- Inflation moderated in July; used car prices saw smaller gains.
- Auto loan performance deteriorated, but severe delinquencies are low.
- Consumer credit surged as people tapped credit cards; consumer sentiment fell
New daily COVID-19 cases continued to increase last week. Jobless claims kept falling, but measures of consumer sentiment are showing declines so far in August as consumers deal with a host of issues including the fourth wave of COVID-19, diminishing unemployment benefits in half of the country and inflation.
Inflation moderated: Inflation moderated in July as many transitory factors like used car prices saw much smaller gains. The headline inflation aggregated measure increased 0.5% on a seasonally adjusted basis from 0.9% in June. The core CPI, which excludes Food and Energy, increased 0.3% from 0.9% in June.
Categories with the largest July increases in prices were lodging away from home (+6.0%), pets and pet supply (+3.1%), gasoline (+2.4%), personal care services (+2.2%), motor vehicle repair (2.0%), new cars and trucks (+1.7%), admissions to movies and sporting events (+1.4%), personal computers (+1.2%), and motor vehicle parts (+1.1%). Rent growth was unchanged from June and remains relatively contained.
On a year over year basis, the core CPI declined to 4.3% from 4.5% in June. The overall CPI was unchanged at 5.4%, which remains the highest year-over-year increase since 2008. The categories with the largest year-over-year increases were car rental (+74%), gasoline (+42%), used cars (+42%), lodging (+22%), and airline fares (+19%).
The base effects from lower prices last year are starting to diminish and some of the reopening surges, like in used cars, have started to decline. As expected, used vehicles did not contribute much to inflation in July as retail used vehicle prices peaked during the month following declines in wholesale used prices that started in June.
Consumer credit surged: The Federal Reserve reported that Consumer Credit excluding housing-related debt grew by $37.69 billion in June. Revolving credit (credit card balances) increased by $17.9 billion, which was nearly double the increase in May and the largest monthly increase since April 1998.
Non-revolving debt (auto loans and student loans) increased by $19.8 billion, which represented a slowdown from $27.6 billion in May. The May increase had been the largest single monthly increase in at least 30 years. Consumers have leveraged credit to fuel spending this spring after having deleveraged in 2020.
Car loan performance worsens: Auto loan performance deteriorated in July as waning stimulus and declining loan accommodations led to an increase in severe delinquencies. Still, auto loan defaults remain very low.
Equifax estimates that 1.5% of auto loans were in accommodation as of the end of June, which was down from 1.6% four weeks earlier. Relative to the level of accommodation pre-pandemic, approximately 592,000 auto loans did not have payments due in July and had frozen statuses, which prevented them from deteriorating.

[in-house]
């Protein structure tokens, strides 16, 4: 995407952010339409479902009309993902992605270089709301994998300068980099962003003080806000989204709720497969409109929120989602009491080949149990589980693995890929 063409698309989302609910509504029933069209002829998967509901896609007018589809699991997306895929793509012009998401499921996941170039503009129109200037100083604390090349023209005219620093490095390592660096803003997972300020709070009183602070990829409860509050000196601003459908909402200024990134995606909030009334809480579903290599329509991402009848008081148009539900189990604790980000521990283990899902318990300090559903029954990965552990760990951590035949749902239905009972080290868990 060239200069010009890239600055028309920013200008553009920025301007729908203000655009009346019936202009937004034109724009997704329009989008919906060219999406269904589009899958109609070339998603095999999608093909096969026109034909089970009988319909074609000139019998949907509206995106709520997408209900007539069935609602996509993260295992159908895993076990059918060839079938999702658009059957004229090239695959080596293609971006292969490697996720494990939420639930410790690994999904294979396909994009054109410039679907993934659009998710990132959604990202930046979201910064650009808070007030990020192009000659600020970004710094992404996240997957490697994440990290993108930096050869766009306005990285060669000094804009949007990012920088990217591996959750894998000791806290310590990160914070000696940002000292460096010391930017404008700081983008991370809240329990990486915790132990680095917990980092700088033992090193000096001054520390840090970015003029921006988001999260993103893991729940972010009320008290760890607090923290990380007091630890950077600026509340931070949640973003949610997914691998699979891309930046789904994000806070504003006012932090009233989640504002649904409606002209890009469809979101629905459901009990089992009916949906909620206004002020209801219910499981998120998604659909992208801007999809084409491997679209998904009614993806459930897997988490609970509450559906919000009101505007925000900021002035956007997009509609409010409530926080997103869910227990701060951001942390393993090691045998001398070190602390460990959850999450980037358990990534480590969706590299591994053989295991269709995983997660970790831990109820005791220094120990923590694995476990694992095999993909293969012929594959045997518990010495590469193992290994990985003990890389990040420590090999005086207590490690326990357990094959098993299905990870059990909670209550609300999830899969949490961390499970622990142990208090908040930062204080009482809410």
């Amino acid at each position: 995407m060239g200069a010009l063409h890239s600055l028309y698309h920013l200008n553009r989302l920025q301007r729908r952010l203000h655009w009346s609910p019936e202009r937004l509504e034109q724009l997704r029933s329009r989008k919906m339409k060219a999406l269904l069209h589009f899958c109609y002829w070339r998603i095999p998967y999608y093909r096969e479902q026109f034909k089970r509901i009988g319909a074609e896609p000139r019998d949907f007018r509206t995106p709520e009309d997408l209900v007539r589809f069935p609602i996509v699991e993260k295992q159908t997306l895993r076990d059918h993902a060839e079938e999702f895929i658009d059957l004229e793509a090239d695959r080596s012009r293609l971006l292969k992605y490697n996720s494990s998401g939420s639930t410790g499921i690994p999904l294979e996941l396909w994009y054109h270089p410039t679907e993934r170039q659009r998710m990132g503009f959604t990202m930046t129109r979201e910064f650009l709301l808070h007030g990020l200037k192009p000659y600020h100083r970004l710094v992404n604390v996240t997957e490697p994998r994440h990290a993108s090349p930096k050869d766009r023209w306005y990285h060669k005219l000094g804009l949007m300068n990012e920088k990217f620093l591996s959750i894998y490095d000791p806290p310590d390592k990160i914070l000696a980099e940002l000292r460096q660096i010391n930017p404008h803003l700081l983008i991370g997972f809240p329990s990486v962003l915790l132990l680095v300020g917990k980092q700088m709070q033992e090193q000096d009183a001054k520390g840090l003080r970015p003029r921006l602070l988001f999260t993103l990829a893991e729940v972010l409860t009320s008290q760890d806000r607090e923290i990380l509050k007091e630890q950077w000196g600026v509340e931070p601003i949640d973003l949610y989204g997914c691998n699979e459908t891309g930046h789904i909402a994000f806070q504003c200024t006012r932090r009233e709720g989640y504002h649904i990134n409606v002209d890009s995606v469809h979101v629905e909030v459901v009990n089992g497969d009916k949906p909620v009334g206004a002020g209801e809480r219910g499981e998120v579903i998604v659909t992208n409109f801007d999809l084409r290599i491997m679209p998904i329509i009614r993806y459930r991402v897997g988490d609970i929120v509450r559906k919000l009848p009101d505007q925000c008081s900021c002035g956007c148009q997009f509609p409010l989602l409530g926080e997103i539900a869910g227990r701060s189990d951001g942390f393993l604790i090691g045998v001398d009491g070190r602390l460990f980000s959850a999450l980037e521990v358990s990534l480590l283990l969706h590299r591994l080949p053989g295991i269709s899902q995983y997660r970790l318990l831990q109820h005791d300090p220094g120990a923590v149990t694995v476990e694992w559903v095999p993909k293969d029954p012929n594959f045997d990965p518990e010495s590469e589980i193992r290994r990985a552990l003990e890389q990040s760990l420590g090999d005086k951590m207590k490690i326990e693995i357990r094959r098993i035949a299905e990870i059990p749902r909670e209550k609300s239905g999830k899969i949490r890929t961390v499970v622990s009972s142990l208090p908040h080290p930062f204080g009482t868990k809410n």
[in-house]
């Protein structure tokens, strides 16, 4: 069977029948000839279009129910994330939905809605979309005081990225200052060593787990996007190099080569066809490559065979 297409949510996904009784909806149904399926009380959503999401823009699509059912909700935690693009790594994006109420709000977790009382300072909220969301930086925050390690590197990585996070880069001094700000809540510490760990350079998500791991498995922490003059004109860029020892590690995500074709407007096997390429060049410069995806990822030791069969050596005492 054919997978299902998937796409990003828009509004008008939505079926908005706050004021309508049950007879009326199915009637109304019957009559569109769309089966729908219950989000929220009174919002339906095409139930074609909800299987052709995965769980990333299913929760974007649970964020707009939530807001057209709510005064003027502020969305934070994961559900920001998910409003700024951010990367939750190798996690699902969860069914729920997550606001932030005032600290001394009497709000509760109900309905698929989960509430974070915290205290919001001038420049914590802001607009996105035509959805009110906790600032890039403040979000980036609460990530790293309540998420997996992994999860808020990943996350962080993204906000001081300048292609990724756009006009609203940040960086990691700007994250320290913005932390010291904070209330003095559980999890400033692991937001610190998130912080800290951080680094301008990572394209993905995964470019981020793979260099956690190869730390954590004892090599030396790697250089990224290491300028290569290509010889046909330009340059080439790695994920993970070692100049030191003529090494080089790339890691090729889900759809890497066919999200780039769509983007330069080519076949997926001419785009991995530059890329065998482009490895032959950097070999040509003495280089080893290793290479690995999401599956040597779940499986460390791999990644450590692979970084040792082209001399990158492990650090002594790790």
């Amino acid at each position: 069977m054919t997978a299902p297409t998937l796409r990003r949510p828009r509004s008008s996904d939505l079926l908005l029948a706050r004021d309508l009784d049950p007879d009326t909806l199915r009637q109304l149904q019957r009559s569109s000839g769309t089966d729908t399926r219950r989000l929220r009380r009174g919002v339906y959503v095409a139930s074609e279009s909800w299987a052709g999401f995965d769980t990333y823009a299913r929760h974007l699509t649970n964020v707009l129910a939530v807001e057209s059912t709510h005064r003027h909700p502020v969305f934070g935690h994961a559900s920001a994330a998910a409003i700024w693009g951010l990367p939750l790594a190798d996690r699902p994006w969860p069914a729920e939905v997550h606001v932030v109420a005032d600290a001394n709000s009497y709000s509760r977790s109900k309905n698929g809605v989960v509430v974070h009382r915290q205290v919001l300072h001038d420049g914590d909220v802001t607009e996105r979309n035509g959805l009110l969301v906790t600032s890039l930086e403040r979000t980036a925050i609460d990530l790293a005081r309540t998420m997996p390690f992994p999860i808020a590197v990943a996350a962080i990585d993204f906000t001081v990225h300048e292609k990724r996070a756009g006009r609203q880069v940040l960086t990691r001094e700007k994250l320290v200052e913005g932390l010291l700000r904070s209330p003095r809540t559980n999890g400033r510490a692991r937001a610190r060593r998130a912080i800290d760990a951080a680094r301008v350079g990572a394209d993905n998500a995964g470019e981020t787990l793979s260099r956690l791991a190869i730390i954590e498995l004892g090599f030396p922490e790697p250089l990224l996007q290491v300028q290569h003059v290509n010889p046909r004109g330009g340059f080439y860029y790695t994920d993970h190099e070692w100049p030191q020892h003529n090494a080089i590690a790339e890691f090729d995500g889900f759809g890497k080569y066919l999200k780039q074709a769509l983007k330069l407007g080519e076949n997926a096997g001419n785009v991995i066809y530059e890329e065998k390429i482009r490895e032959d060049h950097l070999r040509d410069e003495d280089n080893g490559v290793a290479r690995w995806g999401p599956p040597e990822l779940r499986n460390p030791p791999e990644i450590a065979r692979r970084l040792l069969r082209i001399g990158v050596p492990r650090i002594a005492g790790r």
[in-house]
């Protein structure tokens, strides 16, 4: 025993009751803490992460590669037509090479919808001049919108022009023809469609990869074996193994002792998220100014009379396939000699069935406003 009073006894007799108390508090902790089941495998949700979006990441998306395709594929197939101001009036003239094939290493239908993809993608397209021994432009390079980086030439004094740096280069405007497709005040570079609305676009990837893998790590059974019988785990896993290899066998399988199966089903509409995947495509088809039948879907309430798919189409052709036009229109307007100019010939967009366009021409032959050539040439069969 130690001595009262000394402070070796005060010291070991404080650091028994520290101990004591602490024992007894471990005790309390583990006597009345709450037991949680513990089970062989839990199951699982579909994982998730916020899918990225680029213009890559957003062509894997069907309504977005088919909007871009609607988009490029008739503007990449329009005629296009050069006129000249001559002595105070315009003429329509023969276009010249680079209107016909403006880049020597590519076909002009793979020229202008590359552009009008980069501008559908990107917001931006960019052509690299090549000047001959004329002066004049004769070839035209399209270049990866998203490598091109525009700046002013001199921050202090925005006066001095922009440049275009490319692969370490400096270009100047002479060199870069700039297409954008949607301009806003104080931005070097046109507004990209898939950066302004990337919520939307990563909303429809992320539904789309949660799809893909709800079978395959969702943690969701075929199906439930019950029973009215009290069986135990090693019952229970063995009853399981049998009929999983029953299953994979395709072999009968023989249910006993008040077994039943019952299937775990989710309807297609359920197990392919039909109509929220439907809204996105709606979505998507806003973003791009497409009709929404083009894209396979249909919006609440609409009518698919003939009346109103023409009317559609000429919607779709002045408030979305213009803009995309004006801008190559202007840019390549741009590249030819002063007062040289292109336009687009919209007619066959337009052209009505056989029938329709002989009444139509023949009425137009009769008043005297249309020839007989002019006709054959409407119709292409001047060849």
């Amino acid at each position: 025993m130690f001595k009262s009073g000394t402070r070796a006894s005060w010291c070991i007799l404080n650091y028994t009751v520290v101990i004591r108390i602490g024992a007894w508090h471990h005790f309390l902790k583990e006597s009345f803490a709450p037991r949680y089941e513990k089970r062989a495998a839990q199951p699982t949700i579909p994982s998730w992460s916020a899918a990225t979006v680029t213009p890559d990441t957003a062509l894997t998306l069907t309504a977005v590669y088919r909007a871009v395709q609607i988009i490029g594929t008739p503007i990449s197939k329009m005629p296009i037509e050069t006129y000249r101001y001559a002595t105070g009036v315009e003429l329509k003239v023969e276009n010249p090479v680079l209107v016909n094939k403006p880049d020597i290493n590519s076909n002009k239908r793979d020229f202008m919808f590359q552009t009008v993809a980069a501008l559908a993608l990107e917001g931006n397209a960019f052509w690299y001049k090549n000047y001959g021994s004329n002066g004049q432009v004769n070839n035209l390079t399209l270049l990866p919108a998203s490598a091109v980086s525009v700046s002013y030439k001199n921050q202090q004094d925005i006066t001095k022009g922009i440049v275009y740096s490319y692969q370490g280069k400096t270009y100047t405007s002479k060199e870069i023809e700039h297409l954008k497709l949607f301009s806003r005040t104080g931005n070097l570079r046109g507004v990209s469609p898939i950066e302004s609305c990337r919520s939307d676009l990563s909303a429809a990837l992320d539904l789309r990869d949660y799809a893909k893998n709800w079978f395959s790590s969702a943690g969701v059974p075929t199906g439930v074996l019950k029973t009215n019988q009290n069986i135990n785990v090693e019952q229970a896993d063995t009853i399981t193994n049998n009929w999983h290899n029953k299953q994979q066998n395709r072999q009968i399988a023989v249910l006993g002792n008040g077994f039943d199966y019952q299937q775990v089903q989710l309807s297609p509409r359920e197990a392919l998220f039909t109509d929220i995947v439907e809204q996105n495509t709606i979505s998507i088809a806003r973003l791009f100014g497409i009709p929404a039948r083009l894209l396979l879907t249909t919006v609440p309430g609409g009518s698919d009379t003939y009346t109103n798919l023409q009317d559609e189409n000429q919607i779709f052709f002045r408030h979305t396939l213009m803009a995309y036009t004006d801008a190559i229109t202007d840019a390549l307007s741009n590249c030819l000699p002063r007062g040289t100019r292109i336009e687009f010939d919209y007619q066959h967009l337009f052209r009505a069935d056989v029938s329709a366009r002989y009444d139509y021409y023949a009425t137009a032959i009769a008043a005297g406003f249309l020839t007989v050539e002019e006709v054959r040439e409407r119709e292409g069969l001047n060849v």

In July, 1.16% of auto loans were severely delinquent, which was an increase from 1.13% in June. Subprime loan performance in July worsened as 4.36% of subprime loans were severely delinquent, an increase from 4.21% in June. Loans that were 60-days or more delinquent increased in July for the second month in a row but were down 5.3% year over year.
Loan access stable: Despite modest deterioration in loan performance in July as well as the second monthly decline in wholesale vehicle values, auto loan credit access was stable for the month. Our Dealertrack Auto Credit Availability Index showed credit was modestly tighter in July compared to February 2020 before the pandemic began, but auto credit was looser from a year ago for all types of vehicle loans.
Consumer sentiment falls: The initial August reading on Consumer Sentiment from the University of Michigan declined 13.5% to 70.2 from 81.2 in July. This left the index at the lowest level in a decade and down 30% from February 2020. Both underlying gauges of current conditions and future expectations declined with future expectations declining the most. Consumers saw buying conditions for vehicles decline again to the lowest level in at least 30 years.
The daily measure of consumer sentiment from Morning Consult has also declined thus far in August, but in the later days of last week delivered modest gains. The index as of last Friday was up 0.3% over the last seven days, leaving it down 1.2% so far in August.
Jobless claims drop: Jobless claims declined in the last week of reported data and came close to a new low for the pandemic while continuing claims are falling to new lows. Traditional continuing claims are down to 2.87 million; they averaged 1.73 million in the weeks of 2020 before the pandemic began.
As of July 24, 12.1 million Americans remain on some form of unemployment benefits, and that total declined by 920,000 from the prior week. With the American Rescue Plan, pandemic assistance and enhanced unemployment benefits were set to continue through September, although 26 states decided to end enhanced benefits this summer. Initial claims declined last week to 375,000.